Impressively, all this technology fits into processors that are smaller than ever before.
The exceptions to the rule are Google Tensor, which is based on Samsung’s existing 5nm (5LPE) process used by the Snapdragon 888, and Apple’s A15, which is based on TSMC’s second-gen 5nm N5P fabrication process.
However, Apple is almost certain to buy up manufacturing time on the latest and greatest fabrication lines in the future. The Apple M2 processor for future MacBooks is said to be in production on a 4nm line. Huawei too, if it has something to unveil, also has a history of having its chips built on the latest process available.
More on the 5G front
Nevertheless, we will see new and improved 5G components inside 2022 smartphones. Qualcomm’s latest high-end Snapdragon X65 modem boasts improved carrier aggregation for speeds up to 10Gbps, along with support for new mmWave bands, and PowerSave 2.0 functionality for longer battery life. We’re also hoping for more previously high-end features to make their way to more affordable price points. For instance, MediaTek is planning to debut its first mmWave chipset at a less than flagship price point.
These incremental updates, and those from other manufacturers, ensure that next year’s smartphones will be that little bit more futureproof as we begin the march towards 5G Standalone networks, particularly for more affordable phones that currently provide less fleshed out 5G modem capabilities.
Better Bluetooth audio
LE Audio is already supported in current chipsets, and makes its way to the Dimensity 9000 along with Bluetooth 5.3. LE Audio’s LC3 codec promises superior quality sound and new listening experiences compared to the aging SBC codec.
So far we haven’t seen a lot of support in handsets and headphones yet, but Android 12 is set to bake support into our favorite smartphone OS, and more products should be heading to market. Hopefully, we’ll see broader chipset support for LE Audio both up and down the price points as well as across manufacturers.
Outside of the core Bluetooth specification, Qualcomm recently unveiled its aptX Lossless codec. This promises bit-exact CD-quality audio transmission over Bluetooth to compatible Snapdragon Sound headphones, which should arrive on the market sometime in 2022. If you’re in the market for some premium wireless audio gear, 2022 chipsets and smartphones should be on your watchlist.
Mid-range chips that close the flagship gap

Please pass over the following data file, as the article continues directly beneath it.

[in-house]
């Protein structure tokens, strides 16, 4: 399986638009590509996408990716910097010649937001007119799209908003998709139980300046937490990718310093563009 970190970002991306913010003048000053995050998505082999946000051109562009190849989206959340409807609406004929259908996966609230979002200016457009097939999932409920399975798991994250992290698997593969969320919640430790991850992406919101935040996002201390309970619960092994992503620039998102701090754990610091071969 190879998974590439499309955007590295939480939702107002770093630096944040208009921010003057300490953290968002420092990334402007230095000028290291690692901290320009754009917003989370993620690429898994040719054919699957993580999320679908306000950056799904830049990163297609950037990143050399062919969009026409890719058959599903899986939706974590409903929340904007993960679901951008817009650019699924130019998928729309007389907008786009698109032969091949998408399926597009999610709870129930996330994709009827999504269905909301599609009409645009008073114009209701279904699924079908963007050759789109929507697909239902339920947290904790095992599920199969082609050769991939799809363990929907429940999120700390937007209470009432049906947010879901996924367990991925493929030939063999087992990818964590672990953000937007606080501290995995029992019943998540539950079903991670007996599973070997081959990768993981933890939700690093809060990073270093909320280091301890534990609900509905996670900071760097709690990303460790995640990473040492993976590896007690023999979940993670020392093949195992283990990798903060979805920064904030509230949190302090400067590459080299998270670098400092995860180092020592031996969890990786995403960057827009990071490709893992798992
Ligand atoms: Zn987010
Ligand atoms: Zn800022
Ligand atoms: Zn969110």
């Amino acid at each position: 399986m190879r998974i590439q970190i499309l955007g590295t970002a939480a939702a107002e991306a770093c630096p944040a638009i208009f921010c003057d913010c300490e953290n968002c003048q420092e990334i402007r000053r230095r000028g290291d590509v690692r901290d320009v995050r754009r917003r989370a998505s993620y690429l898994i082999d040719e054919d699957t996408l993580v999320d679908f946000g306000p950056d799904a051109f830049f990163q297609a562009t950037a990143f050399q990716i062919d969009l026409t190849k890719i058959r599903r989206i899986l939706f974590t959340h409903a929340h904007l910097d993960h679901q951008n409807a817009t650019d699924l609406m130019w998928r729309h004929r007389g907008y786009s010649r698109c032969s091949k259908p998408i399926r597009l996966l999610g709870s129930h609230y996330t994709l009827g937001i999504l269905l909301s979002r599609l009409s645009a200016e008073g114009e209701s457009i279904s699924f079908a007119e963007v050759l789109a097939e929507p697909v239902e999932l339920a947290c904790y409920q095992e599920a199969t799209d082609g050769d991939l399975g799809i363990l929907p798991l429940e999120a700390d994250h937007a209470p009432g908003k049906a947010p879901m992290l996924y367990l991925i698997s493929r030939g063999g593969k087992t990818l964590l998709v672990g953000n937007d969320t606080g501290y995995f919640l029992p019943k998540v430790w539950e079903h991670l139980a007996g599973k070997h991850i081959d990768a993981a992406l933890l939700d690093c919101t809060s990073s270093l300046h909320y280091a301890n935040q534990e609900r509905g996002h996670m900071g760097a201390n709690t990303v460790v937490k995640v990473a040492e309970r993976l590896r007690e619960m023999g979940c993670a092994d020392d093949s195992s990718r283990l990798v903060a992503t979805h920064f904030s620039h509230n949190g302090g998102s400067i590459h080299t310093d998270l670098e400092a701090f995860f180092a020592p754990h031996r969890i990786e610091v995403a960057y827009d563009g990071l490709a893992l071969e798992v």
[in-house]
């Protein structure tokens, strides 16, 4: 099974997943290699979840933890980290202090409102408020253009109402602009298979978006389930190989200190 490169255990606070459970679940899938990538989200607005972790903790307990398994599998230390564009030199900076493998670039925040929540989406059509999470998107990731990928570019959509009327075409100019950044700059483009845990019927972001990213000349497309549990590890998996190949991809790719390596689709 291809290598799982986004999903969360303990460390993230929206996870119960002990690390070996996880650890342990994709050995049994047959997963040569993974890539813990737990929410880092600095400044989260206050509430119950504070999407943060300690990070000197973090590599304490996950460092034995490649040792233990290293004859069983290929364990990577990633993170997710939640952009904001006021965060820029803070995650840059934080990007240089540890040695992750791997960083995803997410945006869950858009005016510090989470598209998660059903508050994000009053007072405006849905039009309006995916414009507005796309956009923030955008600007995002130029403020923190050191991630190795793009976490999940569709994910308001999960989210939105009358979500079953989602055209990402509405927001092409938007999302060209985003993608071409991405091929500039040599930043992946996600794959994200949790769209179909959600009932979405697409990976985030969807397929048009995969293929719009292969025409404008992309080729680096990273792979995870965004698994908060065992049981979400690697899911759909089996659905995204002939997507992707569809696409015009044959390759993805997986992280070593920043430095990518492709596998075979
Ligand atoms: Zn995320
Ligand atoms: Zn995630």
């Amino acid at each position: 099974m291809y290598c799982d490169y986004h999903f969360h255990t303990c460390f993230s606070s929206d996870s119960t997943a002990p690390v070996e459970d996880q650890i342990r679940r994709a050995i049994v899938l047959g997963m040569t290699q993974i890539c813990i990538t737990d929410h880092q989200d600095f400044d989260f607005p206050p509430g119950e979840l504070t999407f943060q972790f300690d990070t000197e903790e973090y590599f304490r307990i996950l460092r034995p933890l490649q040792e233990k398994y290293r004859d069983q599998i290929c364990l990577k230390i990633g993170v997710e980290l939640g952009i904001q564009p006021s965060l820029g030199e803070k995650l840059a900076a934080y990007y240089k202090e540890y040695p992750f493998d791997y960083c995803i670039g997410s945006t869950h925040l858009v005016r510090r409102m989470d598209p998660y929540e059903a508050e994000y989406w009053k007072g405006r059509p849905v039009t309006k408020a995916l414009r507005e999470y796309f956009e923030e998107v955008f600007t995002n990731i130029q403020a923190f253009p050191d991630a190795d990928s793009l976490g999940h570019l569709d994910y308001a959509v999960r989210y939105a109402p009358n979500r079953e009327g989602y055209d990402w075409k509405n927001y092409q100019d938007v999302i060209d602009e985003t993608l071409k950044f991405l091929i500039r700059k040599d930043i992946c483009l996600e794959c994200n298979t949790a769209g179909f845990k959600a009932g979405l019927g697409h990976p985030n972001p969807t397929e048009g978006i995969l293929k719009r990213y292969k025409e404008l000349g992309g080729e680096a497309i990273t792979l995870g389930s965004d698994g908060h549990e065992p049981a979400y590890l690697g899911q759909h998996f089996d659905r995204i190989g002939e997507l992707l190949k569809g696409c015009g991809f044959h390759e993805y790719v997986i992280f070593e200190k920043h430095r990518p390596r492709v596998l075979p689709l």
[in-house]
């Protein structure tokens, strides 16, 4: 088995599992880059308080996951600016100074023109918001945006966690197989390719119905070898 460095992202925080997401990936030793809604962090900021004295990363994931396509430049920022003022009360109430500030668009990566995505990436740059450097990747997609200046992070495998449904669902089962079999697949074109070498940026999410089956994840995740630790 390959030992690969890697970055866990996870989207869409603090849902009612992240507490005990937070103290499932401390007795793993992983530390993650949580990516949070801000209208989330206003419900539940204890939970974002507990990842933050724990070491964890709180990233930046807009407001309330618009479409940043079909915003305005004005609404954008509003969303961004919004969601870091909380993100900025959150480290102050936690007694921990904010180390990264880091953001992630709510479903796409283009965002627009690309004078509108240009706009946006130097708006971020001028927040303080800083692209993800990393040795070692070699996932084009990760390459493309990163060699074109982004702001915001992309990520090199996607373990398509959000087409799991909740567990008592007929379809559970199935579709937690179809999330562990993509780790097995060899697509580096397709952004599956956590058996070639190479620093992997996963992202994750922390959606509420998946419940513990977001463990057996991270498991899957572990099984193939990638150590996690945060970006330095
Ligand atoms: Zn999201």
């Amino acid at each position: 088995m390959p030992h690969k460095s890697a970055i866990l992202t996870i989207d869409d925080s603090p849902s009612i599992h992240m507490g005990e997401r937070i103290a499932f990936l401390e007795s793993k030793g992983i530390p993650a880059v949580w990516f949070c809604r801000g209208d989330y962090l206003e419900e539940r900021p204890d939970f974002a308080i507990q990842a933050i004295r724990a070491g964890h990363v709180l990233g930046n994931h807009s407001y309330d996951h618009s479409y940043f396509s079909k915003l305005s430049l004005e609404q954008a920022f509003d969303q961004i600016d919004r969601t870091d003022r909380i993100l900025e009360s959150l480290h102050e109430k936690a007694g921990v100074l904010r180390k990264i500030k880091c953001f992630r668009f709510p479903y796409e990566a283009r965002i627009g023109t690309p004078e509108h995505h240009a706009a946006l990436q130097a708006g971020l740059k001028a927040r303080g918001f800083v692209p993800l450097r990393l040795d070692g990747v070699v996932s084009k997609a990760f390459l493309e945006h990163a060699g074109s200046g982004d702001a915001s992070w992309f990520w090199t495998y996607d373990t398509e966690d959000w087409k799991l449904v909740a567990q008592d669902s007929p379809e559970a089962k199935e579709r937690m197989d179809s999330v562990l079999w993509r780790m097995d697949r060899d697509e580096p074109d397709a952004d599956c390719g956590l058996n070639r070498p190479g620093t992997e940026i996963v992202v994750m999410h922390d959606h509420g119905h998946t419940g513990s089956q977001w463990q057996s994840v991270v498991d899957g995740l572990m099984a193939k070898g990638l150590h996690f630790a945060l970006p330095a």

Mid-range processors have begun closing the performance gap on flagship-tier products in the past couple of years. They’re already at the point where you can’t tell the difference for day-to-day tasks and apps between mid-range and flagship phones. They’re pretty adept at gaming too, excluding the few ultra-demanding mobile titles.
It’s not clear if mid-range chips will immediately make the move to Armv9 CPU cores, but even last-gen Cortex-A78 CPUs are more than fast enough for all your app needs. This is where next-gen mid-tier mobile processors could well end up if rumored MediaTek Dimensity 7000 specs are to be believed. We hope to see a more meaningful closing of the gap in terms of graphics, 5G bands and speed, imaging features and machine learning, and wireless connectivity such as Wi-Fi 6E and the aforementioned Bluetooth 5.2 with LE Audio.
Based on the current rate of progress, this seems eminently feasible although I wouldn’t hold your breath on all these features making their way to the mid-range immediately. In addition, we may have to wait until a little later in 2022 before we see some more mid-range announcements, and it may be even later in the year before these chips make their way into consumers’ hands.
What to expect from mobile processors in 2022
The tick-tock of smartphone performance improvements feels all rather familiar and perhaps, on its own, isn’t all too exciting. And as we’ve noted before, we’re now well past the point of needing more power to browse social media and send texts. But there are subtle improvements too. We’re hopefully looking at much more efficient gaming, which should translate into longer gaming time and more sustainable performance.
Camera and machine learning improvements are equally important as they continue to empower new and exciting use cases. See the Google Pixel 6’s Live Caption and Magic Eraser features for a glimpse of what’s already possible — and we’re anticipating more of this over the course of 2022.
Great smartphones aren’t about raw specs — it also comes down to use cases. What we actually see from next-gen phones depends entirely on how manufacturers choose to leverage all of this available SoC technology to build compelling devices. Along those lines, we’ve previously seen Samsung’s Galaxy handsets miss out on some Exynos features, such as 8K video and AV1 decoding, to keep parity with Snapdragon variants. It will be interesting to see how those flagship products pan out with the introduction of AMD graphics.
Either way, roll on 2022. There’s plenty to look forward to.